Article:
2 Men Charged For Charitable Gambling Operation

CINCINNATI (AP) - Two Akron men were arrested Thursday on charges they kept or diverted millions of dollars from an alleged illegal charitable gambling operation.

Authorities said they have seized almost $5 million, some of it hidden in a freezer, as part of a two-year investigation. Ohio Department of Public Safety spokeswoman Julie Ehrhart has said it was one of the largest seizures of cash and property in state history.

James Jackson, 63, and Philip George Jr., 42, surrendered Thursday to sheriff's officers in Cincinnati and were jailed while they await a court arraignment. Bond was set at $25,000 each.

Both were charged with 11 felony and misdemeanor offenses each, which include money laundering, cheating, conspiracy, engaging in a pattern of corrupt activity, gambling and operating a gambling house.

Investigators said that Jackson and George identified themselves as trustees of Akron-based Child Care Foundation Inc., and helped mislead people playing pull-tab "tip ticket" gambling games into believing the proceeds would help needy children.

In reality, millions of dollars in proceeds were diverted in the operation, authorities said. Investigators were still determining the amount, but estimates have run as high as $60 million, Hamilton County Prosecutor Michael Allen said.

"Over $4.8 million in U.S. currency has already been confiscated, along with truckloads of gambling paraphernalia," he said.

If convicted, Jackson and George could each be sentenced to at least 15 years in prison, Allen said.

The investigation began in 1999 in Cincinnati where authorities unsealed indictments Thursday against the two men. When investigators found the alleged gambling operation was in other parts of Ohio, they brought in state authorities.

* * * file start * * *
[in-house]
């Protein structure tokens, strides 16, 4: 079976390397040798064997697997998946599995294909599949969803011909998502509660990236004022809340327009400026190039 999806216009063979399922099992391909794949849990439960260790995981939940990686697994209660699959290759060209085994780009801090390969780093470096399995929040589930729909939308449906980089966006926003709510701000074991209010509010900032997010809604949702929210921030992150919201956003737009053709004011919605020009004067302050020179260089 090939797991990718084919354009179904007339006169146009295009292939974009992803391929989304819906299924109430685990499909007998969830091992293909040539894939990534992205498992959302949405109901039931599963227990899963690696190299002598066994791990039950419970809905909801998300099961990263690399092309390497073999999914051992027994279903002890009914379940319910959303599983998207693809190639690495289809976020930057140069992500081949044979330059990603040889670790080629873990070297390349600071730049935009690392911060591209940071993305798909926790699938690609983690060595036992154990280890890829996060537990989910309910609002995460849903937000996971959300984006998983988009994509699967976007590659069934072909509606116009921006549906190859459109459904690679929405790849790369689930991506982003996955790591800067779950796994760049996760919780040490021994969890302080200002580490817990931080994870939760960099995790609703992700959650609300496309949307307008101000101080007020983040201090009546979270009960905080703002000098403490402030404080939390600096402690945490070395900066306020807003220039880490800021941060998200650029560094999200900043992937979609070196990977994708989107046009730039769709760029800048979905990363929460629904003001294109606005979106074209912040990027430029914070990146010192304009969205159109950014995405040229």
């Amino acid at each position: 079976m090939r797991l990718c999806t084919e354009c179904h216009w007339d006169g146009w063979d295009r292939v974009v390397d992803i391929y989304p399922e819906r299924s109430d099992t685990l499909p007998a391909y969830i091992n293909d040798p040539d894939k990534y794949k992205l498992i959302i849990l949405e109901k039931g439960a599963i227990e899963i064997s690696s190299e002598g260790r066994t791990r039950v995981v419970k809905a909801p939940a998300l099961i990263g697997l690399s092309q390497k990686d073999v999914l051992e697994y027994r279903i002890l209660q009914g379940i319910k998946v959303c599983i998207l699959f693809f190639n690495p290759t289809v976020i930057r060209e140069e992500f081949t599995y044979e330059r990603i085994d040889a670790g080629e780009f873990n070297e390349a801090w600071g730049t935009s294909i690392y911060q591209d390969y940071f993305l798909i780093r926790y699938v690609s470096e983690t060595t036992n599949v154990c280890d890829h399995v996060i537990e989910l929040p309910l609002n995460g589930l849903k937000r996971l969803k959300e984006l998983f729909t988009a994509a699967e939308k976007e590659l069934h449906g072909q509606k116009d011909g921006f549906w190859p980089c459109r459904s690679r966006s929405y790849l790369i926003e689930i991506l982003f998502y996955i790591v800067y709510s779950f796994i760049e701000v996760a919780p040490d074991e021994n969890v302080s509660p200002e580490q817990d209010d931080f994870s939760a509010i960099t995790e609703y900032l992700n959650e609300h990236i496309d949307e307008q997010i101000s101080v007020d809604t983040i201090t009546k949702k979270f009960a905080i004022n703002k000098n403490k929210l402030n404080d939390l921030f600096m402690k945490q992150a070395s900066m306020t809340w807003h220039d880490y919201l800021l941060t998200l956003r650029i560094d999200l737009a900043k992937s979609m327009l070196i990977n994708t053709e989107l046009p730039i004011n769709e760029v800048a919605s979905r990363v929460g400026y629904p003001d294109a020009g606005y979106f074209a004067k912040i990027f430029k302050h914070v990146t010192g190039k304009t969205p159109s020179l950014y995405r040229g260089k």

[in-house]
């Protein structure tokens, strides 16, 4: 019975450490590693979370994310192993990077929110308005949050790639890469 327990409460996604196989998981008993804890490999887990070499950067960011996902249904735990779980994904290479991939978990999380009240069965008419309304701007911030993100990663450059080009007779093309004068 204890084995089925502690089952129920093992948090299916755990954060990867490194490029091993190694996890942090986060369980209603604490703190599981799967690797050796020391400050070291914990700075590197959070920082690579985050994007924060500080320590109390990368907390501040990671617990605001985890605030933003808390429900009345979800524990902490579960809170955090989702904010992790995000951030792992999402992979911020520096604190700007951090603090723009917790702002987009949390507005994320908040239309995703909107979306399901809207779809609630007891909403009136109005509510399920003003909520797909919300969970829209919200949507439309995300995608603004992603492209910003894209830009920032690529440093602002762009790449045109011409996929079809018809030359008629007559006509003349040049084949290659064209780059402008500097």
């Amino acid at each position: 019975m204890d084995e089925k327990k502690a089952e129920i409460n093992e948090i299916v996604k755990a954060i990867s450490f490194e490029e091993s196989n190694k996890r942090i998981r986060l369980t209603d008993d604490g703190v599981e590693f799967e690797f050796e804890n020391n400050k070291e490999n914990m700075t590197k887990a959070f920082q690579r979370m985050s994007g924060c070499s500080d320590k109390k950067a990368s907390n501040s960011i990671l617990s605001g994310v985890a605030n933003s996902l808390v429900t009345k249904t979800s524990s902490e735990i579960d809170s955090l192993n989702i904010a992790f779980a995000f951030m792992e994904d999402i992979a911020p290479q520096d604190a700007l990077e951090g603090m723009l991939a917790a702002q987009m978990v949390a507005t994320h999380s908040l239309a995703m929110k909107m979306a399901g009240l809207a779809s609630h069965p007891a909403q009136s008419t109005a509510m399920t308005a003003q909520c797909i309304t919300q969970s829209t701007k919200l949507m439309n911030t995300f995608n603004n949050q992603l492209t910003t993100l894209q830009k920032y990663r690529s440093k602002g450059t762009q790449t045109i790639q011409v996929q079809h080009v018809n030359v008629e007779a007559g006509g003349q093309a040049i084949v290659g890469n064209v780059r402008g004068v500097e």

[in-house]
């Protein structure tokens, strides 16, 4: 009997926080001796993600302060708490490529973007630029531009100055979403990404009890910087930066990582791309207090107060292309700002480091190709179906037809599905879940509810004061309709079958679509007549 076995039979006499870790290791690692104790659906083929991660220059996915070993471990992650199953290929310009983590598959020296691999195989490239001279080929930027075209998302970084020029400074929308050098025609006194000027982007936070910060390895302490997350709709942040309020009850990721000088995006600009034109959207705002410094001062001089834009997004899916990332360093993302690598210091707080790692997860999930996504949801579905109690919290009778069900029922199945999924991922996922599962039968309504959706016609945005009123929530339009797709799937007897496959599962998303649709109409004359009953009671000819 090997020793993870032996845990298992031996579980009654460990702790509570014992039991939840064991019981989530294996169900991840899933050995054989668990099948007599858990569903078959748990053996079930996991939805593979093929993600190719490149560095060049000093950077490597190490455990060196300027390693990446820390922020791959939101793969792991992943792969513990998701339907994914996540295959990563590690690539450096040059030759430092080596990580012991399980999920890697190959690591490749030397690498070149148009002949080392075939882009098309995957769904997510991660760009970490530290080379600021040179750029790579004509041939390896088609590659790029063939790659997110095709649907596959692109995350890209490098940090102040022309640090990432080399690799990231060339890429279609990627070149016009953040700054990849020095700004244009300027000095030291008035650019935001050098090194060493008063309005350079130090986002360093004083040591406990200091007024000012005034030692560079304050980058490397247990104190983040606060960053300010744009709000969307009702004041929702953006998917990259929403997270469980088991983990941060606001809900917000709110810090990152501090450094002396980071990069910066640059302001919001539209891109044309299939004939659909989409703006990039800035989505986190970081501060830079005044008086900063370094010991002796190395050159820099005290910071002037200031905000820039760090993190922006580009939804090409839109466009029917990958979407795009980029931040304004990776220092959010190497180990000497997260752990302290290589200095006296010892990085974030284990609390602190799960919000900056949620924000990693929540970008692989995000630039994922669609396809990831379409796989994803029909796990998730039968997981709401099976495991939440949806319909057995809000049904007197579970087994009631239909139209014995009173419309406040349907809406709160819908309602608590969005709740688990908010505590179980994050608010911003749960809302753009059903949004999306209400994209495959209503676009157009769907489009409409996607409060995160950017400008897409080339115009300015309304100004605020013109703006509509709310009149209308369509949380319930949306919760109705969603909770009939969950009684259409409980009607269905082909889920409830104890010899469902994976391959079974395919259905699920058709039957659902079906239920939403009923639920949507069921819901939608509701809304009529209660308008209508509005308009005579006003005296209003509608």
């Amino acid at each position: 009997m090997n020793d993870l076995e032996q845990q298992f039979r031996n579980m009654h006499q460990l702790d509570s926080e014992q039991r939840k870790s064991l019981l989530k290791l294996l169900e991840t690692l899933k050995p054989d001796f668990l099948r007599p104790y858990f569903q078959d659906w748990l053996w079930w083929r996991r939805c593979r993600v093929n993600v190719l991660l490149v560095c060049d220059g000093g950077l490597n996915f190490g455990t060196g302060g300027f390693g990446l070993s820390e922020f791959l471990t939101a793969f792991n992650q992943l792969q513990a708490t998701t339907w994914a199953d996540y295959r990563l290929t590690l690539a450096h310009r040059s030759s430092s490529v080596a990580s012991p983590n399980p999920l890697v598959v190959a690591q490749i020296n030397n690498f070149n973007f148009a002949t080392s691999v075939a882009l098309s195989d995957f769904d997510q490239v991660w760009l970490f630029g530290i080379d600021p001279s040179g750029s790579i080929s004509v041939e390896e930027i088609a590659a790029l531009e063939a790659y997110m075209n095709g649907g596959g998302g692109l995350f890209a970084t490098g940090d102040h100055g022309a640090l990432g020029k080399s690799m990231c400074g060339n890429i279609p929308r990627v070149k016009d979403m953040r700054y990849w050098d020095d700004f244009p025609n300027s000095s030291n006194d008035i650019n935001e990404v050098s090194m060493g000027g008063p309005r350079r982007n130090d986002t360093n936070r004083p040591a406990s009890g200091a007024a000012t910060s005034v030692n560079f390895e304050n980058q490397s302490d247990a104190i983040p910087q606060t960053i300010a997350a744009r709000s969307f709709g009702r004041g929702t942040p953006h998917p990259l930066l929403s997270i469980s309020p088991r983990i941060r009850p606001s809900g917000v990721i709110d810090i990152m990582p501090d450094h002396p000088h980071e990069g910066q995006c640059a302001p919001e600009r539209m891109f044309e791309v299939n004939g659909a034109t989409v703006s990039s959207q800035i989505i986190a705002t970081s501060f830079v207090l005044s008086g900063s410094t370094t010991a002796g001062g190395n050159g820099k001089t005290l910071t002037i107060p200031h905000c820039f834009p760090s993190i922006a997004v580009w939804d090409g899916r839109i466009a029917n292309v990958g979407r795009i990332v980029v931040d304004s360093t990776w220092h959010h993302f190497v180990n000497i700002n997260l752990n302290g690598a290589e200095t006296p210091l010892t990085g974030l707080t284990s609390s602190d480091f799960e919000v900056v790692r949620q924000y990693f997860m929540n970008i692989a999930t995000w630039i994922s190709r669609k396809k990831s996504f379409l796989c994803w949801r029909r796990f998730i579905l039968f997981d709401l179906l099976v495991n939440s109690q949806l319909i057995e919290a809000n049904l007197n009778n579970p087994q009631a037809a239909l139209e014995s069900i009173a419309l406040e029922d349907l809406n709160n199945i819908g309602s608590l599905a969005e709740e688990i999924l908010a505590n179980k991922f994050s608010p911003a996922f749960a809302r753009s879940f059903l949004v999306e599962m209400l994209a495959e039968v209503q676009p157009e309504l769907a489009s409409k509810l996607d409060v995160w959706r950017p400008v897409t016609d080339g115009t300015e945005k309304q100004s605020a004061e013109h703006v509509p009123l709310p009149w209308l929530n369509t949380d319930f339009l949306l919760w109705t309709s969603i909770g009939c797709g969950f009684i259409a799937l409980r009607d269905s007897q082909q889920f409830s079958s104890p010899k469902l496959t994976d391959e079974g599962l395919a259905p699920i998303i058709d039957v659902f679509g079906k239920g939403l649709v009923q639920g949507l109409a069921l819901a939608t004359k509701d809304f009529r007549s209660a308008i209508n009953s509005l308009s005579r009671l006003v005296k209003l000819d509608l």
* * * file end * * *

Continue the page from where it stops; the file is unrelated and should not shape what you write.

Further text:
In November 2000, authorities in Akron, Mansfield and Tallmadge and the counties of Hamilton, Clermont, Richland and Summit carried out search-warrant raids of 41 taverns and other places that sell liquor, resulting in 163 charges against liquor-permit holders.

Authorities said they believed operators of the businesses were splitting proceeds with Child Care Foundation.

Under Ohio law, nonprofit organizations can sell tip-ticket games to the public if all proceeds go to charity. Private companies or taverns cannot profit from the sale of the games.

During a raid of Jackson's home, authorities said they found more than $4 million, and hundreds of thousands of dollars were wrapped in aluminum foil and hidden in his freezer.

Authorities said four men and three women from the Cincinnati area have pleaded guilty in recent weeks to charges that they sold tickets for the alleged illegal gambling operation or operated a distribution warehouse to support the operation. All seven have been sentenced, with most receiving probation and community-service sentences.

It took a year after the raids for the indictments because so many police agencies were involved and investigators had to sort through seven truckloads of evidence seized in the raids, said Jon Esther, Allen's spokesman.

(Copyright 2001 by The Associated Press. All Rights Reserved.)